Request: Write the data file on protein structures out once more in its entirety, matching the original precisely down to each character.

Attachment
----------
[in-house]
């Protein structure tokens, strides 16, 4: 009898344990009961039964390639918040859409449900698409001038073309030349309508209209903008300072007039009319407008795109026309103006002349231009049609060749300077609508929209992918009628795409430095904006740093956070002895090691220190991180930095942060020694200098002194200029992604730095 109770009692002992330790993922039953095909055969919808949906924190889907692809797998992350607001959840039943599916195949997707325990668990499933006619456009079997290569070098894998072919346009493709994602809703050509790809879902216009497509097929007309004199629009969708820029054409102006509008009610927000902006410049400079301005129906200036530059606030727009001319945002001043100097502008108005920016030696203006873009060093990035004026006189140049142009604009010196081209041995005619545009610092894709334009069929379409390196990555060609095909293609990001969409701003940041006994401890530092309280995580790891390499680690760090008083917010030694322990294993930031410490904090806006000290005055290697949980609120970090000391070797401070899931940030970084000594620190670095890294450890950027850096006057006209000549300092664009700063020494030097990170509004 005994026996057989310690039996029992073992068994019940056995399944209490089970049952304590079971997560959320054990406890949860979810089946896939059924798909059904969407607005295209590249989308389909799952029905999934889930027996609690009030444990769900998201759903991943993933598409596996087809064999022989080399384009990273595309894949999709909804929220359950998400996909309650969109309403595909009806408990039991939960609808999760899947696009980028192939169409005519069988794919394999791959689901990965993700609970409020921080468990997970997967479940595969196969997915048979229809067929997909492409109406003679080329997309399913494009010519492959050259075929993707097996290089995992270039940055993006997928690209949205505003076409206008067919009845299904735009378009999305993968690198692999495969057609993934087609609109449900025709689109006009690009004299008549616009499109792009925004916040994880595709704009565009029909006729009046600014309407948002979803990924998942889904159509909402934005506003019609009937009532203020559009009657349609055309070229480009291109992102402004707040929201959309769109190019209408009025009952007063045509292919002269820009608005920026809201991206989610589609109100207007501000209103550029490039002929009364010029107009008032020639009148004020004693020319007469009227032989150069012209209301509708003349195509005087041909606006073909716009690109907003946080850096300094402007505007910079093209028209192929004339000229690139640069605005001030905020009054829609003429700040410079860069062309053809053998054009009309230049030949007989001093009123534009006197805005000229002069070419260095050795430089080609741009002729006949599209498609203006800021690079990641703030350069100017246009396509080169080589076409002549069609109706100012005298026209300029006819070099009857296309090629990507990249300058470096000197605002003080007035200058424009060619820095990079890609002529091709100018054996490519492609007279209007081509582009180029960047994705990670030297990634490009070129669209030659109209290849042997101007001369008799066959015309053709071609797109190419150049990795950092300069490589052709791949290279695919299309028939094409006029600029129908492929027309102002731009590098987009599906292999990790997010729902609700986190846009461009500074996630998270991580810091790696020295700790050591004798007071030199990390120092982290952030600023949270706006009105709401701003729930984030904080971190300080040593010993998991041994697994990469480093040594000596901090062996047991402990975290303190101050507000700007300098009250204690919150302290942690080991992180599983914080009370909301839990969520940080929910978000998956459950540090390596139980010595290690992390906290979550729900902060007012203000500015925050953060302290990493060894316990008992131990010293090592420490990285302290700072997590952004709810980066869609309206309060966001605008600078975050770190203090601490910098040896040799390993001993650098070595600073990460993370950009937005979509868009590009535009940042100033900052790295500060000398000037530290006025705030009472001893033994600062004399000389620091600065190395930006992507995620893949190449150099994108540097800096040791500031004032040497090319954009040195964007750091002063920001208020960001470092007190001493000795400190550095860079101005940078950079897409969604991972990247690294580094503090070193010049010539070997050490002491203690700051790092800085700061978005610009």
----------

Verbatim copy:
[in-house]
């Protein structure tokens, strides 16, 4: 009898344990009961039964390639918040859409449900698409001038073309030349309508209209903008300072007039009319407008795109026309103006002349231009049609060749300077609508929209992918009628795409430095904006740093956070002895090691220190991180930095942060020694200098002194200029992604730095 109770009692002992330790993922039953095909055969919808949906924190889907692809797998992350607001959840039943599916195949997707325990668990499933006619456009079997290569070098894998072919346009493709994602809703050509790809879902216009497509097929007309004199629009969708820029054409102006509008009610927000902006410049400079301005129906200036530059606030727009001319945002001043100097502008108005920016030696203006873009060093990035004026006189140049142009604009010196081209041995005619545009610092894709334009069929379409390196990555060609095909293609990001969409701003940041006994401890530092309280995580790891390499680690760090008083917010030694322990294993930031410490904090806006000290005055290697949980609120970090000391070797401070899931940030970084000594620190670095890294450890950027850096006057006209000549300092664009700063020494030097990170509004 005994026996057989310690039996029992073992068994019940056995399944209490089970049952304590079971997560959320054990406890949860979810089946896939059924798909059904969407607005295209590249989308389909799952029905999934889930027996609690009030444990769900998201759903991943993933598409596996087809064999022989080399384009990273595309894949999709909804929220359950998400996909309650969109309403595909009806408990039991939960609808999760899947696009980028192939169409005519069988794919394999791959689901990965993700609970409020921080468990997970997967479940595969196969997915048979229809067929997909492409109406003679080329997309399913494009010519492959050259075929993707097996290089995992270039940055993006997928690209949205505003076409206008067919009845299904735009378009999305993968690198692999495969057609993934087609609109449900025709689109006009690009004299008549616009499109792009925004916040994880595709704009565009029909006729009046600014309407948002979803990924998942889904159509909402934005506003019609009937009532203020559009009657349609055309070229480009291109992102402004707040929201959309769109190019209408009025009952007063045509292919002269820009608005920026809201991206989610589609109100207007501000209103550029490039002929009364010029107009008032020639009148004020004693020319007469009227032989150069012209209301509708003349195509005087041909606006073909716009690109907003946080850096300094402007505007910079093209028209192929004339000229690139640069605005001030905020009054829609003429700040410079860069062309053809053998054009009309230049030949007989001093009123534009006197805005000229002069070419260095050795430089080609741009002729006949599209498609203006800021690079990641703030350069100017246009396509080169080589076409002549069609109706100012005298026209300029006819070099009857296309090629990507990249300058470096000197605002003080007035200058424009060619820095990079890609002529091709100018054996490519492609007279209007081509582009180029960047994705990670030297990634490009070129669209030659109209290849042997101007001369008799066959015309053709071609797109190419150049990795950092300069490589052709791949290279695919299309028939094409006029600029129908492929027309102002731009590098987009599906292999990790997010729902609700986190846009461009500074996630998270991580810091790696020295700790050591004798007071030199990390120092982290952030600023949270706006009105709401701003729930984030904080971190300080040593010993998991041994697994990469480093040594000596901090062996047991402990975290303190101050507000700007300098009250204690919150302290942690080991992180599983914080009370909301839990969520940080929910978000998956459950540090390596139980010595290690992390906290979550729900902060007012203000500015925050953060302290990493060894316990008992131990010293090592420490990285302290700072997590952004709810980066869609309206309060966001605008600078975050770190203090601490910098040896040799390993001993650098070595600073990460993370950009937005979509868009590009535009940042100033900052790295500060000398000037530290006025705030009472001893033994600062004399000389620091600065190395930006992507995620893949190449150099994108540097800096040791500031004032040497090319954009040195964007750091002063920001208020960001470092007190001493000795400190550095860079101005940078950079897409969604991972990247690294580094503090070193010049010539070997050490002491203690700051790092800085700061978005610009």